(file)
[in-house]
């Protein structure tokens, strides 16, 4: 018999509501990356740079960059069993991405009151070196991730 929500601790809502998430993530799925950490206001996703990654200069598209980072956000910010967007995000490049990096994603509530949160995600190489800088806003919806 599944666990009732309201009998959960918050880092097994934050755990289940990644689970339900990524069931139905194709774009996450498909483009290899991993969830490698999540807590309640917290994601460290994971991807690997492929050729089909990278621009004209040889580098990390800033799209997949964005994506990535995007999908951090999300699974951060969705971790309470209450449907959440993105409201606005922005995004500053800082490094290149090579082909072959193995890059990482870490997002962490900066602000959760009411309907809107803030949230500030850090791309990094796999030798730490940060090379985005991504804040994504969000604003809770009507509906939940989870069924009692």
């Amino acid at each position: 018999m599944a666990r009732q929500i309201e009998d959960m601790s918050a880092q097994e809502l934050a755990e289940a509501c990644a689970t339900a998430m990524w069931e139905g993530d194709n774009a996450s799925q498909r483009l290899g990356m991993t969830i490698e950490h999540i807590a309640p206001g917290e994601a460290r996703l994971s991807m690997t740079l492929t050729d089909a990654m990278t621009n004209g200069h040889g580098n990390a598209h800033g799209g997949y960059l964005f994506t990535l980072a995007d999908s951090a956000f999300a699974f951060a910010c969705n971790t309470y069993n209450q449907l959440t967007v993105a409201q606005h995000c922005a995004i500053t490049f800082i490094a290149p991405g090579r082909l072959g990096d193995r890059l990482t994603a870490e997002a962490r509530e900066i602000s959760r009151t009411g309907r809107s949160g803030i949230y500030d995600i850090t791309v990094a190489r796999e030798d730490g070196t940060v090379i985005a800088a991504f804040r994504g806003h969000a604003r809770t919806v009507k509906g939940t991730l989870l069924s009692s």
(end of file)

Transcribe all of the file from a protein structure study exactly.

[in-house]
């Protein structure tokens, strides 16, 4: 018999509501990356740079960059069993991405009151070196991730 929500601790809502998430993530799925950490206001996703990654200069598209980072956000910010967007995000490049990096994603509530949160995600190489800088806003919806 599944666990009732309201009998959960918050880092097994934050755990289940990644689970339900990524069931139905194709774009996450498909483009290899991993969830490698999540807590309640917290994601460290994971991807690997492929050729089909990278621009004209040889580098990390800033799209997949964005994506990535995007999908951090999300699974951060969705971790309470209450449907959440993105409201606005922005995004500053800082490094290149090579082909072959193995890059990482870490997002962490900066602000959760009411309907809107803030949230500030850090791309990094796999030798730490940060090379985005991504804040994504969000604003809770009507509906939940989870069924009692």
């Amino acid at each position: 018999m599944a666990r009732q929500i309201e009998d959960m601790s918050a880092q097994e809502l934050a755990e289940a509501c990644a689970t339900a998430m990524w069931e139905g993530d194709n774009a996450s799925q498909r483009l290899g990356m991993t969830i490698e950490h999540i807590a309640p206001g917290e994601a460290r996703l994971s991807m690997t740079l492929t050729d089909a990654m990278t621009n004209g200069h040889g580098n990390a598209h800033g799209g997949y960059l964005f994506t990535l980072a995007d999908s951090a956000f999300a699974f951060a910010c969705n971790t309470y069993n209450q449907l959440t967007v993105a409201q606005h995000c922005a995004i500053t490049f800082i490094a290149p991405g090579r082909l072959g990096d193995r890059l990482t994603a870490e997002a962490r509530e900066i602000s959760r009151t009411g309907r809107s949160g803030i949230y500030d995600i850090t791309v990094a190489r796999e030798d730490g070196t940060v090379i985005a800088a991504f804040r994504g806003h969000a604003r809770t919806v009507k509906g939940t991730l989870l069924s009692s």